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XII w.: Jan M. Ziolkowski, Latin and vernacular literature

PostNapisane: So sty 24, 2009 11:22 am
przez Klementyna Glińska
Jan M. Ziolkowski, Latin and vernacular literature
THE NEW CAMBRIDGE MEDIEVAL HISTORY, Volume IV c. 1024?c. 1198, Part 1, edited by DAVID LUSCOMBE and JONATHAN RILEY-SMITH, Cambridge University Press, 2008 (ed.1: 2004)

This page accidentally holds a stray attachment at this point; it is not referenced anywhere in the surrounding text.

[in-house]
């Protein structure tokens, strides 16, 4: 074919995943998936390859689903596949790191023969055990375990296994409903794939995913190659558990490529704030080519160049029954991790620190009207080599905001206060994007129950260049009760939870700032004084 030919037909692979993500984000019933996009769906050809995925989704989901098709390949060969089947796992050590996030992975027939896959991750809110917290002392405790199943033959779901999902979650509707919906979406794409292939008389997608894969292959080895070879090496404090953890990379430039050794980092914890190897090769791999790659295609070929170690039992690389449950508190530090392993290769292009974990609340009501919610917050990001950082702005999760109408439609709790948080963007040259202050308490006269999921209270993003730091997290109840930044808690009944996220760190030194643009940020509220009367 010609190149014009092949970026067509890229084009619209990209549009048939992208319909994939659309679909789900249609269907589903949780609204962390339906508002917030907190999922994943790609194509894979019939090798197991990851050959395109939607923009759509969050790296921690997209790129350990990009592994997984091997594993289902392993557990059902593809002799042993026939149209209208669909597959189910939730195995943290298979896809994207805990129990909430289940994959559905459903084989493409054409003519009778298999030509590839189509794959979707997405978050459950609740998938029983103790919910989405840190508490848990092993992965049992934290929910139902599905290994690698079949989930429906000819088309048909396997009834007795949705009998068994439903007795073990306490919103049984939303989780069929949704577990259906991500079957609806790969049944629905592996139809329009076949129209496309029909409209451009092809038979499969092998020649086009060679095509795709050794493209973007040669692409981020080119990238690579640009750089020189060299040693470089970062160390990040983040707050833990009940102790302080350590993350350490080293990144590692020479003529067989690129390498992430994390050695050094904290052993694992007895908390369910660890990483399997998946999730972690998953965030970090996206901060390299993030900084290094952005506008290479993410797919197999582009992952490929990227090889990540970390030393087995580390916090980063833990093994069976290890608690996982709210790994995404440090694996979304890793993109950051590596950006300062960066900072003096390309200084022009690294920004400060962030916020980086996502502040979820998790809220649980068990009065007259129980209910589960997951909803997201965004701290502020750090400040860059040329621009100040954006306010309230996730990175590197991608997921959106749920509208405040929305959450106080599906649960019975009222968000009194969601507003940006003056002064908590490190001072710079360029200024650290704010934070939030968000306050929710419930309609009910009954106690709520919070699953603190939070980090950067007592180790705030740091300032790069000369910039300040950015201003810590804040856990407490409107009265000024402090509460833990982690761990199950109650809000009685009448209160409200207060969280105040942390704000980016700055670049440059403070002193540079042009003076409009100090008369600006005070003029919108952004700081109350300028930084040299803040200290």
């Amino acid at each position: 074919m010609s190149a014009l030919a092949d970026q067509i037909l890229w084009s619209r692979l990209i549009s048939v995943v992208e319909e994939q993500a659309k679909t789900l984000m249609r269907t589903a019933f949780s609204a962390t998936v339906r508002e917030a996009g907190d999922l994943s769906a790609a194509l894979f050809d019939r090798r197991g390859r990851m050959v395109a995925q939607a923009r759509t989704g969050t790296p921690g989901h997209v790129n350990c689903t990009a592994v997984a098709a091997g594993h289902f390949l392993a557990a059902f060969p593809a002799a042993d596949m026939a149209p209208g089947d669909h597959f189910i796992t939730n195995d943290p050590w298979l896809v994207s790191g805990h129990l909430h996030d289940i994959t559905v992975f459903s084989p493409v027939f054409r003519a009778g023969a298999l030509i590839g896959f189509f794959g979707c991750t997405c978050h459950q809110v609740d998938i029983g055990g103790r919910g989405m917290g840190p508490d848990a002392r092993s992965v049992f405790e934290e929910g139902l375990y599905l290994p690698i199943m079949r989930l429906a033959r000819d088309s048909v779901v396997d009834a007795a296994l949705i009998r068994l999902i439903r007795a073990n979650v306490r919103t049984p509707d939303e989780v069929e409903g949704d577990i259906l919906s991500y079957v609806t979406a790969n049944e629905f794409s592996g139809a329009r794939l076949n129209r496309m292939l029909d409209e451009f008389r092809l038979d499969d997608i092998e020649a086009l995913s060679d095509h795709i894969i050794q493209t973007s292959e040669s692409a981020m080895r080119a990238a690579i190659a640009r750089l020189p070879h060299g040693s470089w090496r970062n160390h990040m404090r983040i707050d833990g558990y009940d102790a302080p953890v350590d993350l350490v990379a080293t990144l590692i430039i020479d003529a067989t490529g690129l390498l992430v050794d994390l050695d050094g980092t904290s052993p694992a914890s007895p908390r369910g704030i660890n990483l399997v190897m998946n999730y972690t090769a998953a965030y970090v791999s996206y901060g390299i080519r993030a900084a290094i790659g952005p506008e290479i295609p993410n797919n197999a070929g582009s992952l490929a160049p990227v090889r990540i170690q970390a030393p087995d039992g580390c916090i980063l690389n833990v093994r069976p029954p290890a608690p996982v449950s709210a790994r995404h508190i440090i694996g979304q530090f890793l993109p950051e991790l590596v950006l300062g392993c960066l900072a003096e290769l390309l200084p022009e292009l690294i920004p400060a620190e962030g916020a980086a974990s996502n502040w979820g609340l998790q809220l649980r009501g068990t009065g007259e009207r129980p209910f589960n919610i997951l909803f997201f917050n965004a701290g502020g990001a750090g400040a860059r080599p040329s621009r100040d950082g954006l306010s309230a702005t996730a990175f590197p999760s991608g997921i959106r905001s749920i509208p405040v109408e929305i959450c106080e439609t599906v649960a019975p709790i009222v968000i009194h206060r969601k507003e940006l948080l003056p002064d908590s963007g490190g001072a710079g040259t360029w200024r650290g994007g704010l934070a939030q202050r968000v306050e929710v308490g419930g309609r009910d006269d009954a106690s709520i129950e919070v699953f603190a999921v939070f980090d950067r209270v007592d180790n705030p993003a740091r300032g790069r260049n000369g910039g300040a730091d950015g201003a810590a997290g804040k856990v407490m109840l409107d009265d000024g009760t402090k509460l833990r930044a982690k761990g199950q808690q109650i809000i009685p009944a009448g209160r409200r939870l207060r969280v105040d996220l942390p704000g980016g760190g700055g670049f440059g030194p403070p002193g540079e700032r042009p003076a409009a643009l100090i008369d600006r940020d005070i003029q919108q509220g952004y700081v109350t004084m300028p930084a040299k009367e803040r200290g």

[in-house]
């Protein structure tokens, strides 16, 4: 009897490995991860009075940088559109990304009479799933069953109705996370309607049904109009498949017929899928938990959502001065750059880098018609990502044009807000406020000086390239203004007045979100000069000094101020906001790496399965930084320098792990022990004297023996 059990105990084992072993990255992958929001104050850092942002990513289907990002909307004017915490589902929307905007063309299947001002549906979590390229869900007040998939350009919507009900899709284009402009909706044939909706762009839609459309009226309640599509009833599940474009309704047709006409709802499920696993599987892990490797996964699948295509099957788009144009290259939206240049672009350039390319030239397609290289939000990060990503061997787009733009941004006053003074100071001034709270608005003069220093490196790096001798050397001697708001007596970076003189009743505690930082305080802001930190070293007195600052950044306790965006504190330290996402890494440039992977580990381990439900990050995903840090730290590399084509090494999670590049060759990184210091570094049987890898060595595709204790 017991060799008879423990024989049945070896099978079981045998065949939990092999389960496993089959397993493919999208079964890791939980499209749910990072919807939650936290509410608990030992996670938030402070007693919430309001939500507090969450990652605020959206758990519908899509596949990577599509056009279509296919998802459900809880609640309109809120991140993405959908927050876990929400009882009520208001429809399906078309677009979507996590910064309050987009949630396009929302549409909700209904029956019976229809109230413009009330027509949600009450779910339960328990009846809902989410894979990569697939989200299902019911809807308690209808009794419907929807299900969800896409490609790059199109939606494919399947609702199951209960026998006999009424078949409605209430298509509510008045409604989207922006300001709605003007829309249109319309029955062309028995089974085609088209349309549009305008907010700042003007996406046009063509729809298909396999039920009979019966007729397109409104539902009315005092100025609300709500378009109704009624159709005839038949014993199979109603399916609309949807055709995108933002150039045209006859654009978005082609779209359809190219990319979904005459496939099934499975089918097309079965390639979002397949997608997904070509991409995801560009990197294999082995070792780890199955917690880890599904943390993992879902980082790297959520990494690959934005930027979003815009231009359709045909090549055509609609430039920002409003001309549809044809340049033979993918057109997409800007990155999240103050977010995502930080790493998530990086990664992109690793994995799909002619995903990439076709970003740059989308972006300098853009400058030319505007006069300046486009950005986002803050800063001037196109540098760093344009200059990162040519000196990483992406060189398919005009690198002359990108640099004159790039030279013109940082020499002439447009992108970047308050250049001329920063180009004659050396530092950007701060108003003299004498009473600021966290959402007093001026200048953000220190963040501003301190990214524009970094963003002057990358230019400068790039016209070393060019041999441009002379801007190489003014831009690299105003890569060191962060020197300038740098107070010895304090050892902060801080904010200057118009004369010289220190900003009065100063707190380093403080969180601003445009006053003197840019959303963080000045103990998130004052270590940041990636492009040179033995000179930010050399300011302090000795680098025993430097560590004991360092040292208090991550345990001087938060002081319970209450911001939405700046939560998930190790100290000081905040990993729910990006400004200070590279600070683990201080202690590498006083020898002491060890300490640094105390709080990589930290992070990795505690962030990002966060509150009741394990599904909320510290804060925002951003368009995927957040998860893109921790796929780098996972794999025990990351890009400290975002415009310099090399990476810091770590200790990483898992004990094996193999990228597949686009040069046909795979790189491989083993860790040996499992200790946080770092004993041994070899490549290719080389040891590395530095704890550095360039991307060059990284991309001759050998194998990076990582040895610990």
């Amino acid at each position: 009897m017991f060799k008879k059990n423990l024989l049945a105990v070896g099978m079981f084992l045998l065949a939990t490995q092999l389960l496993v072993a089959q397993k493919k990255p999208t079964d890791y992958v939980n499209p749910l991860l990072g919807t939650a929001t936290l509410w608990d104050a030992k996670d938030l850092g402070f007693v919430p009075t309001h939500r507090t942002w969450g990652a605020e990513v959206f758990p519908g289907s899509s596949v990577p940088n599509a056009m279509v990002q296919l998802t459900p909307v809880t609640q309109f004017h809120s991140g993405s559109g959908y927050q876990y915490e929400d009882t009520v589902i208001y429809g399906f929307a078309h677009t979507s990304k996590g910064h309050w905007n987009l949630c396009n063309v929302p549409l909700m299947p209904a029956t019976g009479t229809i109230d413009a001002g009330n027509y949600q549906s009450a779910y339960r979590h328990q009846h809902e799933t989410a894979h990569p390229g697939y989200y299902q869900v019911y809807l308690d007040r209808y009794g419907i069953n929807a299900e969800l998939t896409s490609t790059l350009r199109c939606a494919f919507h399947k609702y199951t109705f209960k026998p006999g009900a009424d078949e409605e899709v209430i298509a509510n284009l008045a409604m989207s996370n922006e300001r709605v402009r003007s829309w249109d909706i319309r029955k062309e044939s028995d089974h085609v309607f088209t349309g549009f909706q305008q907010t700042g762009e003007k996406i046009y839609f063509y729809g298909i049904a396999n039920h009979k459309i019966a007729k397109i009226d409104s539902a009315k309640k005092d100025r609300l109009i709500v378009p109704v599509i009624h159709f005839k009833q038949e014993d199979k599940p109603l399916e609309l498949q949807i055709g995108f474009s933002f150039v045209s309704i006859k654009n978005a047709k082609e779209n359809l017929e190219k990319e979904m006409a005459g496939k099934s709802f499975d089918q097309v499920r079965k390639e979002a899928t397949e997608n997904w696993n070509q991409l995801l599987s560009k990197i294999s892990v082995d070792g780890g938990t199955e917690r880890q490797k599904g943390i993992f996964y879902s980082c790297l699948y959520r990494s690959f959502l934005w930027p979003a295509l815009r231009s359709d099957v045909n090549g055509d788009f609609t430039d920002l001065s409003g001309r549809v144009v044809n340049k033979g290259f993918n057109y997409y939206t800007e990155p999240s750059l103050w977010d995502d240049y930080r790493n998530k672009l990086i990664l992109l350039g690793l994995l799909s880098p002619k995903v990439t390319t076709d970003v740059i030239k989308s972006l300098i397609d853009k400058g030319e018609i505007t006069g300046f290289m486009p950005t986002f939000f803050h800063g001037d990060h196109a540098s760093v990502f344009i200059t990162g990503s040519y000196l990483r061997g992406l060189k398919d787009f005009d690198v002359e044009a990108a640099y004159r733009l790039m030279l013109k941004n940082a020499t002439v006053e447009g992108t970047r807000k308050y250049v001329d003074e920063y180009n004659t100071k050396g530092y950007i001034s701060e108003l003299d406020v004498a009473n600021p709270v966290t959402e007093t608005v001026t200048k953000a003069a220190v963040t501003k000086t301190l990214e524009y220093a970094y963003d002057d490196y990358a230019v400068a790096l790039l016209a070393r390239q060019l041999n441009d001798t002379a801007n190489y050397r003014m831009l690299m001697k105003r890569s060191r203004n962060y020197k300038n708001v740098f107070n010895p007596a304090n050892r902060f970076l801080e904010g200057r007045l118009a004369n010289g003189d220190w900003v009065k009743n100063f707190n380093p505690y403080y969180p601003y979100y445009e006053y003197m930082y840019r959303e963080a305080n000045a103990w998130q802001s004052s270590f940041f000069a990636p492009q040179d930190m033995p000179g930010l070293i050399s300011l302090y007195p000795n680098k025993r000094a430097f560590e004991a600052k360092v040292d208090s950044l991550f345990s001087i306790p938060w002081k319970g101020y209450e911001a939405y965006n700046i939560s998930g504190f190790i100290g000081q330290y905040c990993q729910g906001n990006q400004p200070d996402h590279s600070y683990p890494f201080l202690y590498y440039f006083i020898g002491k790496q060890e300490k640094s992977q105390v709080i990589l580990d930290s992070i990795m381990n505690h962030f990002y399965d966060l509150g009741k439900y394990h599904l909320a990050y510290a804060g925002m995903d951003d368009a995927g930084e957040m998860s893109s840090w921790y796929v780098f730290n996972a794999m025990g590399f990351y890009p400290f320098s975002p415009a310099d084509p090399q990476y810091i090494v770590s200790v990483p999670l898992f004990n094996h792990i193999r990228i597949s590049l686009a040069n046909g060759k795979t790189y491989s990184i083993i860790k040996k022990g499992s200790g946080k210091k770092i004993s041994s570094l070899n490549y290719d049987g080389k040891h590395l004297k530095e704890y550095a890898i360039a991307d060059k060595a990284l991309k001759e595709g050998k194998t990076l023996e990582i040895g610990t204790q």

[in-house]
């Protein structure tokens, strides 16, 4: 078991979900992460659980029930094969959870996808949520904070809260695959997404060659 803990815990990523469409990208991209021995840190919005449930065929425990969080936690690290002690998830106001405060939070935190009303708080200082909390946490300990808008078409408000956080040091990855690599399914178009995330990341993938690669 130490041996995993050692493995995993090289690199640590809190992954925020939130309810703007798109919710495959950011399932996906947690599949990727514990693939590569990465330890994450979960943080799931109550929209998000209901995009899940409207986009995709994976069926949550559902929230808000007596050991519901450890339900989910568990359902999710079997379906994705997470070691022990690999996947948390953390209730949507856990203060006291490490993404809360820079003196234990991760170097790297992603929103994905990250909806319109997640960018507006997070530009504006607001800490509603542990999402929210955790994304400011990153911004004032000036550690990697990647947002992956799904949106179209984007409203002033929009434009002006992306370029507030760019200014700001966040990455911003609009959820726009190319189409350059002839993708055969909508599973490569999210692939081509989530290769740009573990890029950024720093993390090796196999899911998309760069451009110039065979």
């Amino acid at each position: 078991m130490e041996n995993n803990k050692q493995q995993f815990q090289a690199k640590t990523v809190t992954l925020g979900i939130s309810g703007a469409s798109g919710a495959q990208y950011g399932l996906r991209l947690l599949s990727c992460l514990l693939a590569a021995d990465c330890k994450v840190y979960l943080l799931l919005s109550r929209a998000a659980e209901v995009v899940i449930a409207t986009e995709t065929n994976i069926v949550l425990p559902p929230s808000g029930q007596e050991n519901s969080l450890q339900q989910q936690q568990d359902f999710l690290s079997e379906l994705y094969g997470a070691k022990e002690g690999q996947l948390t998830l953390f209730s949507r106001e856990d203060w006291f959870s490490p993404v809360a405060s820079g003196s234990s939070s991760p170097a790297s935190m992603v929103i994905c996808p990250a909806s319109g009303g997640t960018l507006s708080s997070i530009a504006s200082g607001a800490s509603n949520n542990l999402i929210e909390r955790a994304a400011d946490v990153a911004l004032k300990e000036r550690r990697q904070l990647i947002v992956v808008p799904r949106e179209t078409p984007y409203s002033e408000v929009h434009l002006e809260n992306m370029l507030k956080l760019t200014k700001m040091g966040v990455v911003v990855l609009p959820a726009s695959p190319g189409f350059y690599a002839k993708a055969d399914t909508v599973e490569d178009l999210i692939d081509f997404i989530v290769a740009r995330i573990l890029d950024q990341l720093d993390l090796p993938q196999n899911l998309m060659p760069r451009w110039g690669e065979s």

\"The extraordinary achievements in thought and literature that took shape during the late eleventh and twelfth centuries reached different regions of western Europe in different forms and at different times. This rather obvious observation holds particularly true of literatures in languages that were late to acquire written forms. For instance, the typical characteristics of the twelfth century Renaissance are established in the two major languages of France ? Occitan (commonly known as Provençal) and French ? well before the middle of the century, whereas with extremely rare exceptions they do not appear in the languages of Christian Spain ? Galician-Portuguese, Catalan and Castilian Spanish ? until the thirteenth century; and the corresponding efflorescence of medieval German courtly literature occurred late in the twelfth century and early in the thirteenth. The twelfth-century Renaissance eluded the English language (virtually the only extant verses were composed by Godric, a hermit and future saint who died in 1170), which came last in the triad of languages that were commonly used in England; but the century left an ample deposit in Anglo-Norman French and Latin literature. French and, even more, Latin served as the koine among the scholars who commuted incessantly across the Channel. As the last statement suggests, neither the nature nor the timing of the literary flowering during the twelfth century can be understood without attention to the linguistic situations of the areas under consideration. Most important is to recognise the complex and fruitful diglossia that obtained in many locales; for a learned language has seldom coexisted so prosperously with vernacular dialects as Latin did with several of the Romance languages in the twelfth century. Even as the national languages rose out of the welter of dialects, Latin not only survived but even spread. This symbiosis remained in force even once the vernacular languages came into use in written forms, which happened rapidly during the twelfth century in much of Romance-speaking Europe.\"

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